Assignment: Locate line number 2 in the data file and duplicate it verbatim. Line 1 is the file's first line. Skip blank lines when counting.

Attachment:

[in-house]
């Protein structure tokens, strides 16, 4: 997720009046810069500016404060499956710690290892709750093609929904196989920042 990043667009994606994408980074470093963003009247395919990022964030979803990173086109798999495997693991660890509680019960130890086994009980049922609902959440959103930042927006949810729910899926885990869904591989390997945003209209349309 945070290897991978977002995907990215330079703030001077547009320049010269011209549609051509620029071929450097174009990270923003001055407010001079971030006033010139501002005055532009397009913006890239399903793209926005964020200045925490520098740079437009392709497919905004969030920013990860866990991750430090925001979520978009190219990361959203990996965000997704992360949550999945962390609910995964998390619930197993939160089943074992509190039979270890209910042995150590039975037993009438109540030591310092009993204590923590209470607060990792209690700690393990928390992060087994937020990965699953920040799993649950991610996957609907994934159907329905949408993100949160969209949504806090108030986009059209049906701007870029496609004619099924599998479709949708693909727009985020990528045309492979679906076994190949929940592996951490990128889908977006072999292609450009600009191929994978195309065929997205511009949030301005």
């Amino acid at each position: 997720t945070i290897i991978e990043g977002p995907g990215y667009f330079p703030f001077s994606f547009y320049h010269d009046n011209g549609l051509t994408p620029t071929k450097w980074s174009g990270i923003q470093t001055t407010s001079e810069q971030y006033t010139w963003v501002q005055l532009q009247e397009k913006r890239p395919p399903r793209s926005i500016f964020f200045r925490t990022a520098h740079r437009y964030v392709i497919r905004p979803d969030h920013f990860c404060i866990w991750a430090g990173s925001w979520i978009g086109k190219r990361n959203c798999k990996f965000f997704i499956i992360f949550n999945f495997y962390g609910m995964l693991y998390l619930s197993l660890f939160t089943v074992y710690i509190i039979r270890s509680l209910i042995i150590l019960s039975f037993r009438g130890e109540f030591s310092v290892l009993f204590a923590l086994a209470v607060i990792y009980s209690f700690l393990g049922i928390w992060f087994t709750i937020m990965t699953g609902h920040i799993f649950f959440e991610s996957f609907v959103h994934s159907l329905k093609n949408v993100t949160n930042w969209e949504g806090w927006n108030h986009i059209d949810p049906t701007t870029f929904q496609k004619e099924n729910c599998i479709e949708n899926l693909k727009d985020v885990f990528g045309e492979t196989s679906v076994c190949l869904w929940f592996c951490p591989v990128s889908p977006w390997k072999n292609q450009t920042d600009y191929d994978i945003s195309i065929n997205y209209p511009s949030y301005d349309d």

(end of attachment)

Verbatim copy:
């Protein structure tokens, strides 16, 4: 997720009046810069500016404060499956710690290892709750093609929904196989920042 990043667009994606994408980074470093963003009247395919990022964030979803990173086109798999495997693991660890509680019960130890086994009980049922609902959440959103930042927006949810729910899926885990869904591989390997945003209209349309 945070290897991978977002995907990215330079703030001077547009320049010269011209549609051509620029071929450097174009990270923003001055407010001079971030006033010139501002005055532009397009913006890239399903793209926005964020200045925490520098740079437009392709497919905004969030920013990860866990991750430090925001979520978009190219990361959203990996965000997704992360949550999945962390609910995964998390619930197993939160089943074992509190039979270890209910042995150590039975037993009438109540030591310092009993204590923590209470607060990792209690700690393990928390992060087994937020990965699953920040799993649950991610996957609907994934159907329905949408993100949160969209949504806090108030986009059209049906701007870029496609004619099924599998479709949708693909727009985020990528045309492979679906076994190949929940592996951490990128889908977006072999292609450009600009191929994978195309065929997205511009949030301005």